The region had a civilization and culture long before that of Rome.  Known as the Etruscans (from where the name Tuscany is probably derived) they developed an enduring cultural (and language) identity that survives till this day.  This long, rich and vibrant history has turned the whole region into a veritable museum and storehouse of extraordinary art – whether it is architecture, painting or sculpture – all masterpieces.

So numerous, wondrous and well-preserved are the historical, artistic and cultural legacies that UNESCO has designated seven whole areas as World Heritate Sites! They are the Historic Centre of Florence; the Historical Centre of Siena; the Cathedral of Pisa and the Piazza dei miracoli (square of miracles); the Historical centre of San Gimignano (a hilltop village with 14 fantastic towers); the Historical centre of Pienza; the Val d'Orcia and the Medici Villas and Gardens.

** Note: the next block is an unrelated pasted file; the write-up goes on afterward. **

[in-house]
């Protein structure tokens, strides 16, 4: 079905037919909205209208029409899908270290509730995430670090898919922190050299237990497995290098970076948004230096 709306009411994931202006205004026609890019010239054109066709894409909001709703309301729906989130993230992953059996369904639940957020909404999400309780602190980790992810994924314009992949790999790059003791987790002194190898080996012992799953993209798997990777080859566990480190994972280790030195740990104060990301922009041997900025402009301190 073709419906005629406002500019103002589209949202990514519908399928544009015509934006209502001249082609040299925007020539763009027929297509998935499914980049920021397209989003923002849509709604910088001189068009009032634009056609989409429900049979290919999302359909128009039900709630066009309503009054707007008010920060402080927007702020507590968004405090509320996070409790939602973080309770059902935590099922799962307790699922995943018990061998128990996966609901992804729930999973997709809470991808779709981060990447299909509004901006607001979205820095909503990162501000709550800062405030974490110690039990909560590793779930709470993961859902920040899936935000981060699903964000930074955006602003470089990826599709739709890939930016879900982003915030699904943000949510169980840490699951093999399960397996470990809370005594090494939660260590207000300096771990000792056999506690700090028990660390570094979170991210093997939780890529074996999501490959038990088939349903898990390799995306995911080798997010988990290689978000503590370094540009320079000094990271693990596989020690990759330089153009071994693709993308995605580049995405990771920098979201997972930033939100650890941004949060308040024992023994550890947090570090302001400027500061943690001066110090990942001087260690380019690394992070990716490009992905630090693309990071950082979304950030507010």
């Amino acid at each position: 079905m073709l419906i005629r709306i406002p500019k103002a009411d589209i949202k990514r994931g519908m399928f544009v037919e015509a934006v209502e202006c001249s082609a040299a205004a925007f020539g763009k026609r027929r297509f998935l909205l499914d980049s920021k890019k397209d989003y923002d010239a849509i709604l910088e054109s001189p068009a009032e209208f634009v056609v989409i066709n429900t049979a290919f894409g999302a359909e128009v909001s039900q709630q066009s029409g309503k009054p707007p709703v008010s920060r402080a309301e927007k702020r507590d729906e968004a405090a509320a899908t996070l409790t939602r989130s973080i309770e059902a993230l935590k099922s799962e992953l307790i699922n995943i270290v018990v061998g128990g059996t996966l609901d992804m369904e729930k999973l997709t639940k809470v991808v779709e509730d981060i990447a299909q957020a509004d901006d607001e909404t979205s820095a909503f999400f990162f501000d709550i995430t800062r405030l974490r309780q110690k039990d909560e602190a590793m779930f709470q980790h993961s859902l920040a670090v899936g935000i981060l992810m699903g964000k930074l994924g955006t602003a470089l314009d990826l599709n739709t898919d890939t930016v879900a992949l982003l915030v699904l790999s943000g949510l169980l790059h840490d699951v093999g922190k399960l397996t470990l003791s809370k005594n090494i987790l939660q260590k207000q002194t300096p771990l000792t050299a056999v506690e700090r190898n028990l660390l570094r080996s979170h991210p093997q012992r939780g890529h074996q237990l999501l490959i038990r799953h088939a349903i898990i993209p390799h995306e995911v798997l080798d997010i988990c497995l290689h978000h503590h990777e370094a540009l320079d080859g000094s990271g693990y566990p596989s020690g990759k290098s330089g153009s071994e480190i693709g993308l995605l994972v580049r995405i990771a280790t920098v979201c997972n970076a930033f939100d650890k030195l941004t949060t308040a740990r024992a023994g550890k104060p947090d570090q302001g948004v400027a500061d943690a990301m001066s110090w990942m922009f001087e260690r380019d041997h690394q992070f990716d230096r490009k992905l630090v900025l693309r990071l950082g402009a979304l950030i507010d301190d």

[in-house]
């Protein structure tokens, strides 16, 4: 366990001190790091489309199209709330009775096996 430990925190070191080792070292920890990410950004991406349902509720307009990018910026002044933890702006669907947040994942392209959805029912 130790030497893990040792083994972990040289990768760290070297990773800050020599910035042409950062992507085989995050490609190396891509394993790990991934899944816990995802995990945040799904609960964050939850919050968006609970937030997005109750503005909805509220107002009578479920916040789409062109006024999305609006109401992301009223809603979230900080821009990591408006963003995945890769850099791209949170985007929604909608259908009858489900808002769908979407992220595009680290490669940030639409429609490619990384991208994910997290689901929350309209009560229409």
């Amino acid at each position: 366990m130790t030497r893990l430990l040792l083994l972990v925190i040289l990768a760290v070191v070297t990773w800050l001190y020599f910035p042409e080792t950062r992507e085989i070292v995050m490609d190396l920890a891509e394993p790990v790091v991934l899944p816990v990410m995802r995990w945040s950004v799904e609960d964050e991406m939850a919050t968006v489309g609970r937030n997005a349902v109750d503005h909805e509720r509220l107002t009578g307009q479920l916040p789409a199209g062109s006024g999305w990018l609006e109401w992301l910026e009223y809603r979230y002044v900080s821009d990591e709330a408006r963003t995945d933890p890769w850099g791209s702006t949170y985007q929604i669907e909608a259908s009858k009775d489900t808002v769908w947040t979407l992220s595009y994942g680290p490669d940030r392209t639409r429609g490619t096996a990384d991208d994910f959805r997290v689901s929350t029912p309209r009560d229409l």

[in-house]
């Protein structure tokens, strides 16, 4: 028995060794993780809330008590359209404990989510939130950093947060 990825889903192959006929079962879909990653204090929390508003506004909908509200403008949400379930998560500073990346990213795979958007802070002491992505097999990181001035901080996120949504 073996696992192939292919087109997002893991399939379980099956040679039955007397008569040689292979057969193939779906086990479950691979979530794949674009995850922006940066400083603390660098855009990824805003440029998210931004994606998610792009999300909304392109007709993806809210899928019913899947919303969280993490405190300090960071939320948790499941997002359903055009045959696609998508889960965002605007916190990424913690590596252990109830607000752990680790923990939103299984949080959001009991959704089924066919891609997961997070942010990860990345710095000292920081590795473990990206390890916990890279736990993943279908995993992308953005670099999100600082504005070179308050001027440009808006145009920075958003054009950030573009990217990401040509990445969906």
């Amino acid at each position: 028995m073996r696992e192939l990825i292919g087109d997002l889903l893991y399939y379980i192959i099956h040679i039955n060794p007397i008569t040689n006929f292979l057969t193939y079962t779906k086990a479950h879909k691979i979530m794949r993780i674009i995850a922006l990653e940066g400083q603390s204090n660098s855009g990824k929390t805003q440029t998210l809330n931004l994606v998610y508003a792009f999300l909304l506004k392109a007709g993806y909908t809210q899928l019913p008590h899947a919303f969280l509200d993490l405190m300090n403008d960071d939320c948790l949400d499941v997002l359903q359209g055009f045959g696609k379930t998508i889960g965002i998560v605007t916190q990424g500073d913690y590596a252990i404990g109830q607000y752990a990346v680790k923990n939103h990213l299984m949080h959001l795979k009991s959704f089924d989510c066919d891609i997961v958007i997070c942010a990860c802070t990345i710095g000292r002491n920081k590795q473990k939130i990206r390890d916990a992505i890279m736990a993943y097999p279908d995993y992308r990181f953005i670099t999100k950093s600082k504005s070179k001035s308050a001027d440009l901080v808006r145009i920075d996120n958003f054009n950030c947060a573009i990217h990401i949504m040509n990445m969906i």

One could go on and on about Tuscany’s churches, palaces, villages and piazzas.  The region has an incredible number of amazing towns like Pisa and its leaning Tower and Cathedral Square and the renowned Uffizi Gallery and Museum but the two shining jewels in this glittering land are Florence and Siena.  

Florence is the birthplace of Renaissance and two incredible men – Michelangelo and Leonardo Da Vinci.  These three factors alone would have made many other renowned cities culturally rich.  However, Florence is also the beneficiary of the wealth, power and extraordinary legacy of the Medici family.  Without them Florence would not be what it is. Their efforts and patronage either directly or indirectly spawned the Florentine School of art with such alumni as Fra Angelico, Botticelli and a host of others.